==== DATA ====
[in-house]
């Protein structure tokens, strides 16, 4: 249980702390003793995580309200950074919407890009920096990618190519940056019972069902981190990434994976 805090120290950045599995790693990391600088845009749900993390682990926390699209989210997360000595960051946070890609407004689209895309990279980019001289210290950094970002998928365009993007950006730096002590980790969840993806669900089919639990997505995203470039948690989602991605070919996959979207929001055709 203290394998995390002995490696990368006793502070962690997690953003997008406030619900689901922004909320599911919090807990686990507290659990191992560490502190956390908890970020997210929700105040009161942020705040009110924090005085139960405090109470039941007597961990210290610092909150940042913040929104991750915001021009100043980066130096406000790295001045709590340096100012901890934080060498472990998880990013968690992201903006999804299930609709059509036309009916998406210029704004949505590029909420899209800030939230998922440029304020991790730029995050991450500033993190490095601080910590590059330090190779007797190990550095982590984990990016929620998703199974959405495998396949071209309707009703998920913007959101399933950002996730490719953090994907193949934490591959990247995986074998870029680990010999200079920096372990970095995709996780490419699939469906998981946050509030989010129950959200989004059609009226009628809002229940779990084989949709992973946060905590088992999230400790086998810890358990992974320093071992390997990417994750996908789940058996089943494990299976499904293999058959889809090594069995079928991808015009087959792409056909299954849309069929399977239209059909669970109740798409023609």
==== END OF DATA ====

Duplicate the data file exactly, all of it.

[in-house]
């Protein structure tokens, strides 16, 4: 249980702390003793995580309200950074919407890009920096990618190519940056019972069902981190990434994976 805090120290950045599995790693990391600088845009749900993390682990926390699209989210997360000595960051946070890609407004689209895309990279980019001289210290950094970002998928365009993007950006730096002590980790969840993806669900089919639990997505995203470039948690989602991605070919996959979207929001055709 203290394998995390002995490696990368006793502070962690997690953003997008406030619900689901922004909320599911919090807990686990507290659990191992560490502190956390908890970020997210929700105040009161942020705040009110924090005085139960405090109470039941007597961990210290610092909150940042913040929104991750915001021009100043980066130096406000790295001045709590340096100012901890934080060498472990998880990013968690992201903006999804299930609709059509036309009916998406210029704004949505590029909420899209800030939230998922440029304020991790730029995050991450500033993190490095601080910590590059330090190779007797190990550095982590984990990016929620998703199974959405495998396949071209309707009703998920913007959101399933950002996730490719953090994907193949934490591959990247995986074998870029680990010999200079920096372990970095995709996780490419699939469906998981946050509030989010129950959200989004059609009226009628809002229940779990084989949709992973946060905590088992999230400790086998810890358990992974320093071992390997990417994750996908789940058996089943494990299976499904293999058959889809090594069995079928991808015009087959792409056909299954849309069929399977239209059909669970109740798409023609």